Getting an Annual Mammogram Could Save Your Life
Getting a mammogram once a year may save your life. The American College of Obstetricians and Gynecologists recommends that women age 40 and older get a mammogram every year.
Despite what you may have heard, all women are at risk for breast cancer. In more than 8 out of 10 cases of breast cancer, there is no family history. Breast cancer is a serious disease that cannot be ignored. In the United States alone, a woman is diagnosed with breast cancer every 2 minutes.
With breast cancer, it's common to experience no symptoms at all. That’s why in addition to performing regular self-exams to check for lumps, women age 40 and older should also get a mammogram once a year.
According to the American Cancer Society, an annual breast cancer screening can help uncover the signs of breast cancer you might miss during a personal exam. In some cases, it's often years before a woman feels a lump or experiences other symptoms.
Decades of research show that women who get screened regularly for breast cancer are:
- More likely to detect breast cancer early
- More likely to avoid extensive surgery and chemotherapy
- More likely to be cured
Most SelectHealth plans cover breast cancer screening under preventive care at 100%. This means you don’t pay a copay, coinsurance, or a deductible to have your yearly screening mammogram. If a preventive service identifies something requiring additional testing or treatment, regular cost-sharing may apply.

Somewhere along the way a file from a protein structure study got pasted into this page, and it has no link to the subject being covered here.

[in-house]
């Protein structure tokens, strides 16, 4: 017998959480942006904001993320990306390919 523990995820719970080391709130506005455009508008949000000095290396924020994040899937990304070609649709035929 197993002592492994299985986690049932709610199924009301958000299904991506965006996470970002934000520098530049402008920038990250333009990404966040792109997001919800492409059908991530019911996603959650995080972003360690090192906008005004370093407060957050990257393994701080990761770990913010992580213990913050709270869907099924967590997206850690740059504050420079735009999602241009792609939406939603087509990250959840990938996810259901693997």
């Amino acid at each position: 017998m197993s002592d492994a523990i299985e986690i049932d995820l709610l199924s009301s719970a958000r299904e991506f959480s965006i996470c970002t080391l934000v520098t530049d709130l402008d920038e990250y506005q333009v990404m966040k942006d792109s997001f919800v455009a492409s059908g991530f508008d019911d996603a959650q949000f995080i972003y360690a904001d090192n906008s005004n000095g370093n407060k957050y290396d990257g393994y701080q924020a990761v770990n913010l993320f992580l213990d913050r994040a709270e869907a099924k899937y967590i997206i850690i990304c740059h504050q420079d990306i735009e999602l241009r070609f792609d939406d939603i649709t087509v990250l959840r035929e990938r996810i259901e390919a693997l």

If you have questions about your plan benefits, call Member Services at 800-538-5038. If you'd like help scheduling a mammogram, call SelectHealth Member Advocates at 800-515-2220.
While you’re here, check out our other healthy living articles.
Susan G. Komen website. “Breast Cancer Statistics.” Web. May 2017.
American College of Obstetricians and Gynecologists. “ACOG statement on revised American Cancer Society recommendations on breast cancer screening.” Web. June 2017.
American Cancer Society website. “American Cancer Society recommendations for the early detection of breast cancer.” Web. June 2017.